“This sucks,” Finn groans, and Puck waits two beats for the sound of Finn shutting his laptop harder than Puck always thinks is absolutely necessary before he moves.
He puts his foot out just in time to keep Finn’s desk chair from sliding into his own, eyes still on his own laptop screen. He’s gone back and forth on the big fight scene in Act II for what feels like weeks now, but the mom still sounds off to Puck’s head-voice.
“Dude, every time?” Puck says distractedly, deleting the last line of dialogue. Maybe the mom needs a more obvious Brooklyn accent.
“Better my chair than our bed!” Finn sounds so earnestly sincere about his furniture-kicking choices that Puck finally looks up, chuckling.
“Yeah, ‘cause we get to leave these chairs with good ol’ U of Lima Resident Living in May, but that bed is coming with us.” Puck decides he’s had enough of Brooklyn in 1953 and closes his own laptop.
Finn grins, probably because Puck makes a better finals distraction when he’s not doing his own work, and plops down on his kicked chair. “Our awesome bed.” He starts nudging Puck’s left calf with his toes. “Bet it’s still warm from this morning, even.”
Puck lets Finn think he’s sly all the way through to Finn leaning forward and tugging at the front of Puck’s shirt before Puck laughs and gently pushes him away.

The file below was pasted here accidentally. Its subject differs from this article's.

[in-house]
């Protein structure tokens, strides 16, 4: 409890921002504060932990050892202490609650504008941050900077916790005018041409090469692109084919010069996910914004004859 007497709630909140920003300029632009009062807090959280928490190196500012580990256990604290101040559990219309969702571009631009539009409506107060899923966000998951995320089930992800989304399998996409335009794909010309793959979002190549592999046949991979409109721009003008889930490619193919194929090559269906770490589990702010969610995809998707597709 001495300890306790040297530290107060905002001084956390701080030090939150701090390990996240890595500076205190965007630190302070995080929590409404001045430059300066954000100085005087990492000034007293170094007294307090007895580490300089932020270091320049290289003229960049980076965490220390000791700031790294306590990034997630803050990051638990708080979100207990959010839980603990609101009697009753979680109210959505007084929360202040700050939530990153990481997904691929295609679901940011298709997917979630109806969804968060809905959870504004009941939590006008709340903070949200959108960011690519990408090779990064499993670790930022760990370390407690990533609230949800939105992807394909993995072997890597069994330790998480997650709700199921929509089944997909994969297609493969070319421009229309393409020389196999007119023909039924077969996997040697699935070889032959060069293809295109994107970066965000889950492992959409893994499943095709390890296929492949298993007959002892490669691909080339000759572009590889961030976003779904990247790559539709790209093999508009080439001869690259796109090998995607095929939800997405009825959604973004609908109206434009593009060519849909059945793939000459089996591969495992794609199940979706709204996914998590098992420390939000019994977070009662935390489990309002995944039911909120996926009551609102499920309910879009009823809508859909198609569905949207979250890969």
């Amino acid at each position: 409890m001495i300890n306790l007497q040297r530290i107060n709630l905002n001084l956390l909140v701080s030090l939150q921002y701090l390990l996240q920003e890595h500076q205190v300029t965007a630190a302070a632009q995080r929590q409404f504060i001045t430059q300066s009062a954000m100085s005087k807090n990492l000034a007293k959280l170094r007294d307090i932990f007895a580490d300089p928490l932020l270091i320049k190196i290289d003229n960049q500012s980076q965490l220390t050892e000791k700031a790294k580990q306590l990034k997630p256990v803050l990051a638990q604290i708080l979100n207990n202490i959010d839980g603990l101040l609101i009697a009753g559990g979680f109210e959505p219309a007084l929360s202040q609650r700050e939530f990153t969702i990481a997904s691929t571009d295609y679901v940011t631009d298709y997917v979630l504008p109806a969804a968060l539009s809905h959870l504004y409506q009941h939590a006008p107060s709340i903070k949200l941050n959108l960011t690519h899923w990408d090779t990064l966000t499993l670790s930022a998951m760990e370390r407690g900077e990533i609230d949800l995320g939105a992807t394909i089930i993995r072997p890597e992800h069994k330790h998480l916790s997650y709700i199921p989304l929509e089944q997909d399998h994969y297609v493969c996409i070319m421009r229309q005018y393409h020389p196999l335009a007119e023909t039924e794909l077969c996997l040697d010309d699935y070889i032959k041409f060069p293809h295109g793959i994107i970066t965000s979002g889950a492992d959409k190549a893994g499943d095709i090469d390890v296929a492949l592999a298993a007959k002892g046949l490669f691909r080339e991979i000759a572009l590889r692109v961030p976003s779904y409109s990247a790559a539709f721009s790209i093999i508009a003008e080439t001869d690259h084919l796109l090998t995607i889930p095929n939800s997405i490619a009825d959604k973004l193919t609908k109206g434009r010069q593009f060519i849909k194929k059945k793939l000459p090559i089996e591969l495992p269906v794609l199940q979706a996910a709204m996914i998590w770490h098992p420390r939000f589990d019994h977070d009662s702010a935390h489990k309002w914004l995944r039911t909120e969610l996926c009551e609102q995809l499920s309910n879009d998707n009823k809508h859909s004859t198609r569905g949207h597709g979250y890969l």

“And it’ll be nice and warm after that short-answer test, too,” Puck says, but he can’t resist leaning back in quickly for one kiss. Finn outright pouts at that, but he does stop trying to pull Puck onto his lap, so Puck considers it a win. “Tell you what,” he says, as Finn’s slowly inching his chair back where it belongs and muttering under his breath. “I’ll get some of those big-ass cookies we saw at that place. Like, three at least for each of us, okay? And we can eat them after dinner and after-after your test but before we see if the bed’s still warm.” He gives Finn his best supportive-boyfriend grin.
Finn blinks at him, but it’s not a no. “The ones in Dayton?”
“Yep. that’s the place.” Puck stands and stretches, sighing at the way his back pops. “Sound good?”
“Uh. Yeah, I mean...yeah!” Finn looks a little startled. “Are you sure?”
“Finn.” Puck gives him a look on his way to grabbing his keys from their Command hooks by the door. “Dude. Haven’t we been buying each other ridiculous desserts since we were 11? Why would I buy you less desserts now that we’re together?”